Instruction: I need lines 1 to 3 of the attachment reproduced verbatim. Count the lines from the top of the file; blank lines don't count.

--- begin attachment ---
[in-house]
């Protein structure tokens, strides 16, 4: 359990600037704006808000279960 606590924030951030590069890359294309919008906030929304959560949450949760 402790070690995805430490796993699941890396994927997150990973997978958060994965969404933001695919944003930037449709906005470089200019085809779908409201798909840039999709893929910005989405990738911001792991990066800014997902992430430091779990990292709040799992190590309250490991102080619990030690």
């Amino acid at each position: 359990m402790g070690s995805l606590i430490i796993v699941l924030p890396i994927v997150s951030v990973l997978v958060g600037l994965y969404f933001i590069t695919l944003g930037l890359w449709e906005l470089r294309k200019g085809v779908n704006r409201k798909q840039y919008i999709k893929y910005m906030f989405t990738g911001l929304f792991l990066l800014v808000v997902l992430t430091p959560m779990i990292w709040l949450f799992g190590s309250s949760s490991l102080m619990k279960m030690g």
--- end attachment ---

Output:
[in-house]
């Protein structure tokens, strides 16, 4: 359990600037704006808000279960 606590924030951030590069890359294309919008906030929304959560949450949760 402790070690995805430490796993699941890396994927997150990973997978958060994965969404933001695919944003930037449709906005470089200019085809779908409201798909840039999709893929910005989405990738911001792991990066800014997902992430430091779990990292709040799992190590309250490991102080619990030690």
């Amino acid at each position: 359990m402790g070690s995805l606590i430490i796993v699941l924030p890396i994927v997150s951030v990973l997978v958060g600037l994965y969404f933001i590069t695919l944003g930037l890359w449709e906005l470089r294309k200019g085809v779908n704006r409201k798909q840039y919008i999709k893929y910005m906030f989405t990738g911001l929304f792991l990066l800014v808000v997902l992430t430091p959560m779990i990292w709040l949450f799992g190590s309250s949760s490991l102080m619990k279960m030690g």